Folio Prize announces its inaugural shortlist

It’s been a long time coming – we first reported on it back in 2011, when it was tentatively called The Literature Prize and being mooted as a reaction to a Booker shortlist sniffily dismissed as ‘readable’ – but the Folio Prize is finally due to make its debut award next month, and so has released its inaugural shortlist. Described at its launch near enough this time last year as a companion rather than rival to the Booker, in the manner of the FA Cup and the Premiership (which The Independent memorably pointed out was ‘a football metaphor’), the prize draws its nominees from the suggestions of an ‘Academy’ of writers and critics, and is open to work written in the English language from anywhere in the world, with the winner receiving a cheque for £40,000.

The majority of the nominees for this first year of the prize are, perhaps predictably, American, with five coming from the USA, two from the UK and one from Canada (and yes, this is the reason the Booker is expanding its reach beyond the Commonwealth for the first time this year). Most notable amongst the American nominees is A Naked Singularity, Sergio De La Pava’s debut novel, grappling with America’s War on Drugs, initially self-published online and building word of mouth to become one of the most buzzed about and, ultimately, acclaimed novels of 2013. His fellow citizen nominees are Rachel Kushner’s similarly ecstatically received The Flamethrowers, a chronicle of artistic life in 1970s New York and Italy; Tenth of December, the latest collection of short stories by widely adored master of the form George Saunders; previous National Book Award finalist Kent Haruf’s Benediction; and Schroeder, the third novel by Amity Gaige.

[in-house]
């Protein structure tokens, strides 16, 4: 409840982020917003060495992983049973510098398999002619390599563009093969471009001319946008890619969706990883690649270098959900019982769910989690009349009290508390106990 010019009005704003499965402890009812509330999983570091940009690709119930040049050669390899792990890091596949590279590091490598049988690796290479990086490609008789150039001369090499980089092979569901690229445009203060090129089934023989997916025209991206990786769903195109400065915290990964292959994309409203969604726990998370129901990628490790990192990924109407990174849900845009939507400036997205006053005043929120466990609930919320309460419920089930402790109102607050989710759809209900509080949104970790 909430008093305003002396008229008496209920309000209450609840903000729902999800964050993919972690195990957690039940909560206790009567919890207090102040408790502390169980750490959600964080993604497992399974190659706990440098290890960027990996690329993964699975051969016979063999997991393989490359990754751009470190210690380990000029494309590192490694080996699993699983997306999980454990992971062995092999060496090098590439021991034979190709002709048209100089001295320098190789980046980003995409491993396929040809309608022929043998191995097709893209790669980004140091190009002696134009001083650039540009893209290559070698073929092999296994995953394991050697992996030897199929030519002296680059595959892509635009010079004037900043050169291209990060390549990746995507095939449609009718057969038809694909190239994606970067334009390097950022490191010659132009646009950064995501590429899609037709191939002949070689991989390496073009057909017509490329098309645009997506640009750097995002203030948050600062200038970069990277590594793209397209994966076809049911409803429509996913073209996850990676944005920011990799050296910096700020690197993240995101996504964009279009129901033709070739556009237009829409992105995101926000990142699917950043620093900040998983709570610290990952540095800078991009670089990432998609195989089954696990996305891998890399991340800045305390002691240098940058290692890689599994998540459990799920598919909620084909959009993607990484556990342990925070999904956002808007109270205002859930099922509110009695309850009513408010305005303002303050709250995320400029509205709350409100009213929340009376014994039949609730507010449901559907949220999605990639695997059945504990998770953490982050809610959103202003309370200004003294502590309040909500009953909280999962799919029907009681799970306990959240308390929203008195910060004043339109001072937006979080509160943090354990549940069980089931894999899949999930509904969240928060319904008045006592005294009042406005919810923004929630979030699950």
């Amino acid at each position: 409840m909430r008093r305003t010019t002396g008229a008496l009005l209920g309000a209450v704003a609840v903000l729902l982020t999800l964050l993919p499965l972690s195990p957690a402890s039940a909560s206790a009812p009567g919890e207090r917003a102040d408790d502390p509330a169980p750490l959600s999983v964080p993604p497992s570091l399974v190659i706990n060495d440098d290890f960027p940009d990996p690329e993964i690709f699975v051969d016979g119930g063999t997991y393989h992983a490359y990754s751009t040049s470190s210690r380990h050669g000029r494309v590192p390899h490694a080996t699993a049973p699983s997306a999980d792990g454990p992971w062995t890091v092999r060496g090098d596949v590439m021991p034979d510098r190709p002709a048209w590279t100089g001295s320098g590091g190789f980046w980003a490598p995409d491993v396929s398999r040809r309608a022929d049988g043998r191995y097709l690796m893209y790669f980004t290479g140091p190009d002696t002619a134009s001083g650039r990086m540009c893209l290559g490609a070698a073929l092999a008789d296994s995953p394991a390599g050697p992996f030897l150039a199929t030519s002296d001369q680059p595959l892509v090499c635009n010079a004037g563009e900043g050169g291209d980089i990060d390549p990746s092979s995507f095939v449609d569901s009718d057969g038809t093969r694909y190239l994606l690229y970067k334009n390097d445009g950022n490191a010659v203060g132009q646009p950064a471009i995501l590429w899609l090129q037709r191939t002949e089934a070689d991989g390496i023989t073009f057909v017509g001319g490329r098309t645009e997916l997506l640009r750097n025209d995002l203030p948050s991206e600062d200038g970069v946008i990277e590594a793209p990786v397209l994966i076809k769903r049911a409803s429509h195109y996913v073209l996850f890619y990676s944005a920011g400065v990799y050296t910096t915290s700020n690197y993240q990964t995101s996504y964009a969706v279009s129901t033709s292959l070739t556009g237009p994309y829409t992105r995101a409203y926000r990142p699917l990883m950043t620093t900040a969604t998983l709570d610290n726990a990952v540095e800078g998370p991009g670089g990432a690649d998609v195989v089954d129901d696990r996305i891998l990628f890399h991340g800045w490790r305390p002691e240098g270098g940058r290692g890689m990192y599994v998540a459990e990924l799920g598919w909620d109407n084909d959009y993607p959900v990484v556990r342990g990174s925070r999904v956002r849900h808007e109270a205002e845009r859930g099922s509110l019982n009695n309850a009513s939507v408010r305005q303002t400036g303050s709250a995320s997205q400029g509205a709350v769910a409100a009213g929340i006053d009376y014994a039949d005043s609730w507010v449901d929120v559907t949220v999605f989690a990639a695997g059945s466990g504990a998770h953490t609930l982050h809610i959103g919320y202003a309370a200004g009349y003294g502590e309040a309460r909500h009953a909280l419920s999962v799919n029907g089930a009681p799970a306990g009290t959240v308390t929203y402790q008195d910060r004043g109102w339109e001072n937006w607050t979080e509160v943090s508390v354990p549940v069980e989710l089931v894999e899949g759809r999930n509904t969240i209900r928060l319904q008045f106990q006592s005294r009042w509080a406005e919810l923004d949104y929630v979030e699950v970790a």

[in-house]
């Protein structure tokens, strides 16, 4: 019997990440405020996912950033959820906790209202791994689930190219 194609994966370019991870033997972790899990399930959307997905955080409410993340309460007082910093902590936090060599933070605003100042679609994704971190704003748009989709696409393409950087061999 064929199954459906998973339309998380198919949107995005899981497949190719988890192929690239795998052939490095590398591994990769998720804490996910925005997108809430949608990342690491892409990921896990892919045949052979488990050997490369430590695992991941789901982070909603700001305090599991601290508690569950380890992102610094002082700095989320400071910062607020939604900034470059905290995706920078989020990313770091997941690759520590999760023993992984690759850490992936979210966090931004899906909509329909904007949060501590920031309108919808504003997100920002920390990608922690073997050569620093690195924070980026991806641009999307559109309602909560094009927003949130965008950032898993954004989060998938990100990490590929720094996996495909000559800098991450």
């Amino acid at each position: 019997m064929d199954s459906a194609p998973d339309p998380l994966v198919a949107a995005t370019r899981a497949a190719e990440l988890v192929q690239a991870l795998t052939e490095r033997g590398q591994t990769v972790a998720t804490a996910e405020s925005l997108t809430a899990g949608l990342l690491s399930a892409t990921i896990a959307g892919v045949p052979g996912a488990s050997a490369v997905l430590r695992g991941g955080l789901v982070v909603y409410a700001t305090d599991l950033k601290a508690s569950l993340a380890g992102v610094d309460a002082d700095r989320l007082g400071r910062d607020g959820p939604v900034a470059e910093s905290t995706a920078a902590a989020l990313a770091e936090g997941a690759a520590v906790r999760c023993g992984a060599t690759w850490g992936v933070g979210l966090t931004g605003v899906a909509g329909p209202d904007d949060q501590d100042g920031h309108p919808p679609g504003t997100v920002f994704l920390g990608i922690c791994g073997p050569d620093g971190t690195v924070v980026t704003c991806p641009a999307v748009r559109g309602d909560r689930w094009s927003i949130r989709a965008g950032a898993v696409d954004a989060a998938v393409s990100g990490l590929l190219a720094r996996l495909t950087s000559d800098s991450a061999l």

Rounding out the shortlist are Last Friends, the final book in 85 year-old English author Jane Gardam’s “Old Filth” trilogy; Anglo-Irish Eimear McBride’s debut novel, A Girl is a Half-Formed Thing; and the Canadian Anne Carson’s combination of drama, prose and poetry, Red Doc. Rather hearteningly, that means there are five female nominees to three male, which is certainly a fine benchmark to set in a world of literary prizes that too often still seem like a boys club. The winner is announced on 10 March.

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